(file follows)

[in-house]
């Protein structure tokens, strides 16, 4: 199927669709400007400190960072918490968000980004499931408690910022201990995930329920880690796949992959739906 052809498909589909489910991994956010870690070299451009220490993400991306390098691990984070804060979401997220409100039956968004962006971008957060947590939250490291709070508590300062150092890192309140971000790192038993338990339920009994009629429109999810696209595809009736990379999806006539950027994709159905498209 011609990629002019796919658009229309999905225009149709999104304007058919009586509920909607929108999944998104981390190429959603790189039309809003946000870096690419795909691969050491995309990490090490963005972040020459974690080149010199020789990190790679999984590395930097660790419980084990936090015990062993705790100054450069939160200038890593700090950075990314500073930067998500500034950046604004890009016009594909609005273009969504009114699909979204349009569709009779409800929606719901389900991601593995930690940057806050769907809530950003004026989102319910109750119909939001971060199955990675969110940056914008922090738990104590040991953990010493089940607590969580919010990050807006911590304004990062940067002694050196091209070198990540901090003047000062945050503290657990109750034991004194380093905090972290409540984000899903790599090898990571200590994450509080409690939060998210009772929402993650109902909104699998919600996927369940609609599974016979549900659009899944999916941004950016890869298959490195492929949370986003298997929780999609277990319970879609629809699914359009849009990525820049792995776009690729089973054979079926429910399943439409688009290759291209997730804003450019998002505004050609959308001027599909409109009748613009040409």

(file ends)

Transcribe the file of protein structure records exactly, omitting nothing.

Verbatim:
[in-house]
């Protein structure tokens, strides 16, 4: 199927669709400007400190960072918490968000980004499931408690910022201990995930329920880690796949992959739906 052809498909589909489910991994956010870690070299451009220490993400991306390098691990984070804060979401997220409100039956968004962006971008957060947590939250490291709070508590300062150092890192309140971000790192038993338990339920009994009629429109999810696209595809009736990379999806006539950027994709159905498209 011609990629002019796919658009229309999905225009149709999104304007058919009586509920909607929108999944998104981390190429959603790189039309809003946000870096690419795909691969050491995309990490090490963005972040020459974690080149010199020789990190790679999984590395930097660790419980084990936090015990062993705790100054450069939160200038890593700090950075990314500073930067998500500034950046604004890009016009594909609005273009969504009114699909979204349009569709009779409800929606719901389900991601593995930690940057806050769907809530950003004026989102319910109750119909939001971060199955990675969110940056914008922090738990104590040991953990010493089940607590969580919010990050807006911590304004990062940067002694050196091209070198990540901090003047000062945050503290657990109750034991004194380093905090972290409540984000899903790599090898990571200590994450509080409690939060998210009772929402993650109902909104699998919600996927369940609609599974016979549900659009899944999916941004950016890869298959490195492929949370986003298997929780999609277990319970879609629809699914359009849009990525820049792995776009690729089973054979079926429910399943439409688009290759291209997730804003450019998002505004050609959308001027599909409109009748613009040409």